Why the Navy Is Completely Desperate for More Aircraft Carriers

Why the Navy Is Completely Desperate for More Aircraft Carriers

And Congress might be able to make it happen. 

The House Armed Services Committee is seeking to accelerate the construction of a new aircraft carrier and wants to examine the possibility of extending the life of a current one. The message: America needs more carriers—and fast.

In the lastest mark up the Fiscal Year 2019 National Defense Authorization Act (NDAA), the Seapower and Projection Forces Subcommittee inserted language to move up the construction of the next Ford-class carrier. “The Secretary of the Navy may enter into one or more contracts, beginning with fiscal year 2019 program year, for the procurement of one Ford class aircraft carrier to be designated CVN-81,” the new text reads. It added that this “may be procured as an addition to the contract covering the Ford class aircraft carrier designated CVN-80.”

This essentially pushes up the date of construction of CVN-81 two years. Washington had planned to begin building a new Ford-class carrier every five years. If this new language is included in the final NDAA, construction of CVN-81 would be authorized to begin only three years after Enterprise (CVN-80). Initially, CVN-81 was scheduled to be delivered to the Navy in 2032, so this would push it up to roughly 2029. For that to happen, the Appropriations Committees in the House and Senate would still need to fund the new plan.

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One of the significant advantages of authorizing a two carrier buy are the potential cost-savings. As USNI News reports: “The Navy and Newport News Shipbuilding are working now to finesse the cost-savings estimate for buying CVN-80 and 81 components together, though Newport News has said its portion of the carrier alone could see $1.6 billion in savings, and the Navy has said overall savings – including the purchase of government-furnished equipment – could approach $2.5 billion.” The procurement costs of the CVN-80 have been estimated to be around $13 billion in then-year dollars while CVN-81 was expected to cost $15 billion (as a result of inflation). Either way, $2.5 billion in savings is a significant percentage.

The second advantage of building aircraft carriers every three years, according to the Congressional Research Service, is that it would enable the Navy to reach its goal of maintaining twelve operational carriers on a sustainable basis by 2030. In 2016, the Navy set a force level goal of having twelve aircraft carriers—although it is only mandated by Congress to maintain eleven of them.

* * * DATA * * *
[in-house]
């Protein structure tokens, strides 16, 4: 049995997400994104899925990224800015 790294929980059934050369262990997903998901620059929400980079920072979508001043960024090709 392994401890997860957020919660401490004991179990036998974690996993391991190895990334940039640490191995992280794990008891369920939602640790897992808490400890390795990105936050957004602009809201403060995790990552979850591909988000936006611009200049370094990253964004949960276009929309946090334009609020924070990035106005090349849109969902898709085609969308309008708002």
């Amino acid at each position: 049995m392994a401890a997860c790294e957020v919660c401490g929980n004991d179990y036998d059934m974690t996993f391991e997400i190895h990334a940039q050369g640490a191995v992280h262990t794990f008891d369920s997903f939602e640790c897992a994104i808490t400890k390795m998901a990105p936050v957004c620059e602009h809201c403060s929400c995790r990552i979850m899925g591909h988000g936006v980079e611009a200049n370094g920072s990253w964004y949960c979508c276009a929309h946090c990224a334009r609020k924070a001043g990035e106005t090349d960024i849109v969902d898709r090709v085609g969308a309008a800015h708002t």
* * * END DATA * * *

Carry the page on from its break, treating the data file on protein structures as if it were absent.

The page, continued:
The new markup also asks the Secretary of the Navy to examine whether the life of an existing aircraft carrier can be extended to maintain a force of twelve carriers before 2030. “With the delivery of the USS John F. Kennedy (CVN 79) in 2023, the Navy will reach their 12 aircraft carrier goal but will quickly lose this overall capacity with the programmed retirement of USS Nimitz (CVN 68) in fiscal year 2023,” the NDAA markup reads. “The committee believes that service life extension options may be available for USS Nimitz.” It asks the Secretary of the Navy to brief the committee on the feasibility of extending the USS Nimitz beyond its fifty-year lifespan by March 1, 2019. It says this briefing should include the extension of major components, cost estimates and major modernization components.

As Tyler Rogoway points out, the life extension plan might be attractive to the Navy, especially because the service is still working out the kinks of the initial Ford-class carriers. Furthermore, the Navy has already been examining life extension programs for other vessels in an effort to field a 355-ship navy. In fact, the Navy recently indicated it plans to extend the lifespan of the entire fleet of Arleigh Burke–class destroyers. That being said, there is one big difference between ships like the Arleigh Burke–class destroyers and the Nimitz-class carriers. Namely: the latter are powered by a nuclear reactor. Extending the life of the carrier’s reactor beyond fifty years simply may not be possible. A House Armed Services Committee staffer told USNI News that the committee wants the Navy to examine the fuel that is left in the carrier's reactor to see if it might be doable in this case.

Regardless of the fate of the USS Nimitz, the future of America’s carrier force is the Ford class. The lead ship of the class, the Gerald R. Ford, was delivered to the Navy on May 31, 2017, and commissioned into service on July 22, 2017. The Ford class has a number of new technologies when compared to its predecessors, including “a larger flight deck able to increase the sortie-generation rate by 33-percent, an electromagnetic catapult to replace the current steam system and much greater levels of automation or computer controls throughout the ship.”

The ships are also being built in order to accommodate future software, sensors, weapon systems and other technologies as they are developed. This is made possible, in part, because Ford-class carriers boast four massive generators that collectively produce 104 megawatts of electricity in order to power the Electro-Magnetic Aircraft Launch System (EMALS)—and potentially lasers and railguns in the future. According to the Navy, this means the Ford class will have three times as much electrical-generation capacity of any previous carrier.

Zachary Keck (@ZacharyKeck) is a former managing editor of the National Interest.

Image: Flickr